A great hole right in the middle of a great stretch of wonderful golf on the back nine.

View from the tee
The approach from the left side of the fairway
A shot of the green from the distant rough
From the lower portion of the green - even money on a three-putt from here!
Another view from a similar angle with a bit of the bunker in the foreground.  The magnitude of the change in elevation of the green is apparent from this angle.
View from the back right of the green
A mostly complete look back of the green from behind.  It is nearly impossible to capture the entire green in one close-up photo.  This angle gives a pretty good look at how much is going on here.

Comments on #13 from Mike DeVries:

"The 13th is a really fun hole and was always intended to be a short par four, but it evolved into its current state during construction.  The original concept was to have a sliver of green along the back rim of the deep bowl that is left of the green but during the clearing of the brush on the hole (this area was clear-cut regrowth) the contours of the current green became evident and I scrapped the original green site in favor of what appeared to be the natural choice for the green – it was too cool and offered too many great flagstick locations and options for play and, so, was easily the choice.  The large bowl was there and all the intricacies of the formation were essentially intact – all I had to do was refine a few spots and cut out bunkers.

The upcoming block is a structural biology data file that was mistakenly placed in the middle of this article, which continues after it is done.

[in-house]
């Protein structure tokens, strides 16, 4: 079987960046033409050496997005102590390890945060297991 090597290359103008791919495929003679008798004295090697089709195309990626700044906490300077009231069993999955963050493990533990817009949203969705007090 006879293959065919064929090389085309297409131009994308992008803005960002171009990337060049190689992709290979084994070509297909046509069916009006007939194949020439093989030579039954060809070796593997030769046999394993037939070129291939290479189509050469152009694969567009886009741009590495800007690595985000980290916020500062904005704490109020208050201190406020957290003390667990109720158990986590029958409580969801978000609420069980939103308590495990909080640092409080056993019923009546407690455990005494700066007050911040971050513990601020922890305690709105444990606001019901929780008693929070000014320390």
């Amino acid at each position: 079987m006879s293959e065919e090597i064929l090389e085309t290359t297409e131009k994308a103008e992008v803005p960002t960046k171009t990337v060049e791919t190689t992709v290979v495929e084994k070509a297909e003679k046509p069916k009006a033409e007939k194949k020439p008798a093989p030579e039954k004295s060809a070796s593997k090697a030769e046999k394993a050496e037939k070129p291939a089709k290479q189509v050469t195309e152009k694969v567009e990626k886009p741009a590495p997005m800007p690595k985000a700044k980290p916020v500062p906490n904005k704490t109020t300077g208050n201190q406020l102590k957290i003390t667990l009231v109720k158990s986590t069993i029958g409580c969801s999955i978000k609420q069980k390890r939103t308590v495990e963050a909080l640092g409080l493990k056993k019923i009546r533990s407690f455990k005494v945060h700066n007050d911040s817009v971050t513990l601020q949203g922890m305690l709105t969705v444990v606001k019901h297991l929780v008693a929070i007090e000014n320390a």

The tees are arranged in a horseshoe shape, with the far right side occupying a peninsula above the twelfth green and looking at the right side of hole across a chasm of native rough.  This gives an aggressive look at the hole but blocks out a sightline to the left fairway bunker.  The middle of the horseshoe is the back tee and this tee was built with the intent that the leaning maple in front of it would be removed but the owners like the tree and, hence, the tee remains unused.  Just to the left of that pad is a similar length tee and this is on the left side of the horseshoe, set at a higher elevation and giving a full width view of the hole – seeing more of the fairway and feeling a bit more comfortable but still demanding a decision for how you want to play the hole.  Tee shots can range from a mid-iron to driver to get to the spot that is most desired by the player.

The fairway and maintained rough is 80 yards wide, with a full 35+ yards left of the green.  The gap in the right approach offers a narrow window but affords a better approach shot for most pins as the player can hit into the slope of the approach or on the green to control his shot better.  Many players prefer to lay up to a full wedge but this leaves an uphill shot with the cup blind 95% of the time, only visible on a very front pin.

The bunkers on the green offer a variety of penalties and opportunities.  The central front bunker and large bunker right of the green are not terrible spots to be in on the drive, as you usually have a nice uphill shot to the pin.  In fact, with the flag in the deep center right bowl, the right bunker might be one of the premier spots to “miss” the tee shot!"